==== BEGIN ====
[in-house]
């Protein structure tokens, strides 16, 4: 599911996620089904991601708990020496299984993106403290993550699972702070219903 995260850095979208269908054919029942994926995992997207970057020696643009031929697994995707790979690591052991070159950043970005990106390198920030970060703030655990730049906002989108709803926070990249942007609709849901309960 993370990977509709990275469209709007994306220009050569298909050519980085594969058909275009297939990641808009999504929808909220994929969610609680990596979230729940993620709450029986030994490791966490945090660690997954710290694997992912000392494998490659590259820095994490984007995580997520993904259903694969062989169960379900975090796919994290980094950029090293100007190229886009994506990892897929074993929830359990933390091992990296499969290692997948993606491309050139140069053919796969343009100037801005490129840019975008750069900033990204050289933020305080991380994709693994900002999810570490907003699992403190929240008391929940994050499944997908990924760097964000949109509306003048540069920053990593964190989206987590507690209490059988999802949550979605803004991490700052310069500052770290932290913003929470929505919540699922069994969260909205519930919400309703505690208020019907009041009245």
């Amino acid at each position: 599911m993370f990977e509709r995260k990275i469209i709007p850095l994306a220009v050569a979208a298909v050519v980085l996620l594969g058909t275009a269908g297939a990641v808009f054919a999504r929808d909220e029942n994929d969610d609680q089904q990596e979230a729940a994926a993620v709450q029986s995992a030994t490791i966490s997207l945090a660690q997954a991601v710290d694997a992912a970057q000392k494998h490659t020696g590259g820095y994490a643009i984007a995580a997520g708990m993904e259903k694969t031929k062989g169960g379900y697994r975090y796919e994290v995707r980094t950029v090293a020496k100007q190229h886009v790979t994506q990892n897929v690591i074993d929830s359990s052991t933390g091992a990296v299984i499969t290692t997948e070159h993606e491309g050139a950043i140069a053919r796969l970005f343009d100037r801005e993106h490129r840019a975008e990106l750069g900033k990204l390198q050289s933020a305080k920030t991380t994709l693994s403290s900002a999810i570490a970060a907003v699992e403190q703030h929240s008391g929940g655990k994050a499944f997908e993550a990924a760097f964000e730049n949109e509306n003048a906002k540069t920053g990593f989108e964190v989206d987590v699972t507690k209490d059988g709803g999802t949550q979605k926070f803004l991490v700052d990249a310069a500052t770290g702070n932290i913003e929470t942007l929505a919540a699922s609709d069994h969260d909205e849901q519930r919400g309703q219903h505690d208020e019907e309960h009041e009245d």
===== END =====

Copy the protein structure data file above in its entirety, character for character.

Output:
[in-house]
């Protein structure tokens, strides 16, 4: 599911996620089904991601708990020496299984993106403290993550699972702070219903 995260850095979208269908054919029942994926995992997207970057020696643009031929697994995707790979690591052991070159950043970005990106390198920030970060703030655990730049906002989108709803926070990249942007609709849901309960 993370990977509709990275469209709007994306220009050569298909050519980085594969058909275009297939990641808009999504929808909220994929969610609680990596979230729940993620709450029986030994490791966490945090660690997954710290694997992912000392494998490659590259820095994490984007995580997520993904259903694969062989169960379900975090796919994290980094950029090293100007190229886009994506990892897929074993929830359990933390091992990296499969290692997948993606491309050139140069053919796969343009100037801005490129840019975008750069900033990204050289933020305080991380994709693994900002999810570490907003699992403190929240008391929940994050499944997908990924760097964000949109509306003048540069920053990593964190989206987590507690209490059988999802949550979605803004991490700052310069500052770290932290913003929470929505919540699922069994969260909205519930919400309703505690208020019907009041009245």
């Amino acid at each position: 599911m993370f990977e509709r995260k990275i469209i709007p850095l994306a220009v050569a979208a298909v050519v980085l996620l594969g058909t275009a269908g297939a990641v808009f054919a999504r929808d909220e029942n994929d969610d609680q089904q990596e979230a729940a994926a993620v709450q029986s995992a030994t490791i966490s997207l945090a660690q997954a991601v710290d694997a992912a970057q000392k494998h490659t020696g590259g820095y994490a643009i984007a995580a997520g708990m993904e259903k694969t031929k062989g169960g379900y697994r975090y796919e994290v995707r980094t950029v090293a020496k100007q190229h886009v790979t994506q990892n897929v690591i074993d929830s359990s052991t933390g091992a990296v299984i499969t290692t997948e070159h993606e491309g050139a950043i140069a053919r796969l970005f343009d100037r801005e993106h490129r840019a975008e990106l750069g900033k990204l390198q050289s933020a305080k920030t991380t994709l693994s403290s900002a999810i570490a970060a907003v699992e403190q703030h929240s008391g929940g655990k994050a499944f997908e993550a990924a760097f964000e730049n949109e509306n003048a906002k540069t920053g990593f989108e964190v989206d987590v699972t507690k209490d059988g709803g999802t949550q979605k926070f803004l991490v700052d990249a310069a500052t770290g702070n932290i913003e929470t942007l929505a919540a699922s609709d069994h969260d909205e849901q519930r919400g309703q219903h505690d208020e019907e309960h009041e009245d």